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News / Clark County News

MLK Day: Planting seedlings on day of service

AmeriCorps volunteers assist watershed restoration efforts of utility's StreamTeam

By Patty Hastings, Columbian Social Services, Demographics, Faith
Published: January 15, 2018, 7:24pm
4 Photos
Jane Walker, from left, Ben Thompson, Marina Baker and Rafael Cortada clip willow branches at Clark Public Utilities’ native plant nursery Monday on Martin Luther King Jr. Day, a national day of service.
Jane Walker, from left, Ben Thompson, Marina Baker and Rafael Cortada clip willow branches at Clark Public Utilities’ native plant nursery Monday on Martin Luther King Jr. Day, a national day of service. (Ariane Kunze/The Columbian) Photo Gallery

Before Ashley King let everyone get their hands dirty, she touched on the reason why they had all gathered under a tent to pot plants Monday morning at Clark Public Utilities’ native plant nursery.

“It’s a way to honor the life of Martin Luther King Jr.,” said King, the utility’s StreamTeam program coordinator. (No relation to the late civil-rights activist.) “He wanted everyone to live up to their potential and better their community.”

The holiday, always on the third Monday in January, has been a national day of service since 1994.

StreamTeam’s focus is restoring the Salmon Creek watershed. That’s done by planting native trees — but first there has to be a seedling, a young plant, that’s mature enough to put in the ground. AmeriCorps volunteers applied rooting hormone to cuttings from willow trees and red-osier dogwoods that were potted in tube-shaped pots. In about two years, the seedlings will be big enough that they can be planted along streams.

If You Go

What: Upcoming StreamTeam and AmeriCorps native tree planting events.

When: Jan. 27, Feb. 17 and April 21.

Information: www.clarkpublicutilities.com/events

AmeriCorps volunteers instructed the crowd to plant cuttings off to one side to make room for a drip irrigation line, which saves money on watering the plants. And, they told people to pack the seedlings in tight because air pockets can fill with water and drown the plant.

Erica Erland, corporate communications manager for the utility, said the system has come a long way since she was an AmeriCorps volunteer in the ’90s. Back then, they experimented with keeping seedlings in a cold storage warehouse; it didn’t really work, she said. Trial and error during the early years made StreamTeam the powerhouse it is today. Every year, at least 30,000 trees are planted along local watersheds.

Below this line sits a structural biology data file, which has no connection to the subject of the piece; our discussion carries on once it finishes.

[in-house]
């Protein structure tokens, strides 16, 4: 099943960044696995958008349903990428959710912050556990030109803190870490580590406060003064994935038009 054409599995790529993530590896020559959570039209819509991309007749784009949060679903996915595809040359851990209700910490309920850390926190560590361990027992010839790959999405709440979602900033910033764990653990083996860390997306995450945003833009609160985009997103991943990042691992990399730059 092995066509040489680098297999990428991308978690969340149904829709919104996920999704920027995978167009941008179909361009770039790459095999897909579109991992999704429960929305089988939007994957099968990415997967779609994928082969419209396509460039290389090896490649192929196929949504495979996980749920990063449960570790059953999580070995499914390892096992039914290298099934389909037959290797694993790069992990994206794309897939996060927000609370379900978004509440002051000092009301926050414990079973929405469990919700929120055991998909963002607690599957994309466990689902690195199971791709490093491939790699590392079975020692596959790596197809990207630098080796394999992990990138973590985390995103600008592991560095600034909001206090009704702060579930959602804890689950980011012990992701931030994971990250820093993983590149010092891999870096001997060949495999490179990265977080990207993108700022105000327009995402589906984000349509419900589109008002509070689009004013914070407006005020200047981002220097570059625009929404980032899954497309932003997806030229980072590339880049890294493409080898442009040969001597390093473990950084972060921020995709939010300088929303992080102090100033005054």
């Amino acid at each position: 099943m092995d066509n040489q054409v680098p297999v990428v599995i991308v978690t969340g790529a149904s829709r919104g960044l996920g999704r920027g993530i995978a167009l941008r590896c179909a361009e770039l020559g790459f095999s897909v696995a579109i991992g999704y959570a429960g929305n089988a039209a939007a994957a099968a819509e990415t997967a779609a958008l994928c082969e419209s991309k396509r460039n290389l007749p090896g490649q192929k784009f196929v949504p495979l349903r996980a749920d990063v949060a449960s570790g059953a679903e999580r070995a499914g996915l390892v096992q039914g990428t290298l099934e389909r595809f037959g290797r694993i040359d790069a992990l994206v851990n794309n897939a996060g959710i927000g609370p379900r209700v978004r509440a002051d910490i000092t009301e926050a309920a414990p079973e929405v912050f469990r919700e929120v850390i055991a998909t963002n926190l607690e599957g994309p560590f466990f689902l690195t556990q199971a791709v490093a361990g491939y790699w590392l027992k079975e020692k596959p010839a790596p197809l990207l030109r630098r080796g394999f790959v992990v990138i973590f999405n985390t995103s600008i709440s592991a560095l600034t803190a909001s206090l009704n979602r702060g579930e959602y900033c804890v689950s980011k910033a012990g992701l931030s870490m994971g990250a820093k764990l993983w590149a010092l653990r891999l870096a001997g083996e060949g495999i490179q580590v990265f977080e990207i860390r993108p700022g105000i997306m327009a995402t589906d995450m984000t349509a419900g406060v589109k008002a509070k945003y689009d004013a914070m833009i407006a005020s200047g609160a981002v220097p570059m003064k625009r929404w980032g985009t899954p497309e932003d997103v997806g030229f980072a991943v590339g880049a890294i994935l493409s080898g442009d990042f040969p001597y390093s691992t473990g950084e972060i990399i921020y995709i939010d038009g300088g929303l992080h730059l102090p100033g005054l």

“It’s become a very refined operation,” Erland said.

King said the utility’s trees have a 90 percent survival rate, which is higher than the industry average of 70 percent. Growing the trees themselves also saves about $2 per plant compared to buying them at wholesale prices. It’s the largest native plant nursery in Clark County, although it’s not open to the public.

Otha Terry and his 12-year-old son Solomon were among the dozens of people who came out to volunteer at the utility’s Orchards-area campus.

“I like playing with the dirt,” Solomon said. He went back and forth scooping dirt from a wheelbarrow and also retrieved buckets of tree cuttings.

“It’s nice to serve the community, especially on a day like this,” Otha Terry said.

Monday morning was sunny and mild, drawing 76 volunteers. Last year on MLK Day, the utility’s campus was covered in snow, but about 40 or so people still showed up to pot seedlings.

“We had a surprisingly good turnout last year,” King said.

More than 100 people signed up to help this year. That included about 20 students from Columbia River High School. Horticulture teacher Heather Mardon said this was the second time she brought students to the utility’s seedling potting.

“Native plants are a huge part of our education program,” she said.

Columbia River got a grant from the National FFA Organization to put native plants in the school courtyard. Students will be taking cuttings from those plants and growing them to sell at the school’s annual plant sale.

Heather Loewen became a Stream Steward in 2016, meaning she took the utility’s seven-week workshop to learn about topics such as wetland habitat, water quality and stream restoration.

“I volunteer a lot and like being outdoors,” she said while helping cut a dogwood branch.

Not all plants can be propagated by cutting branches, but the method works for red-osier dogwood, willows and ninebark, King said. Volunteers potted 4,774 cuttings.

The seedling potting event was one of several service projects happening throughout the county Monday in recognition of Martin Luther King Jr. Day. Volunteers removed invasive species, picked up trash and maintained gardens at local parks, sorted food at the Clark County Food Bank and sold used library books to benefit summer reading programs.

Columbian Social Services, Demographics, Faith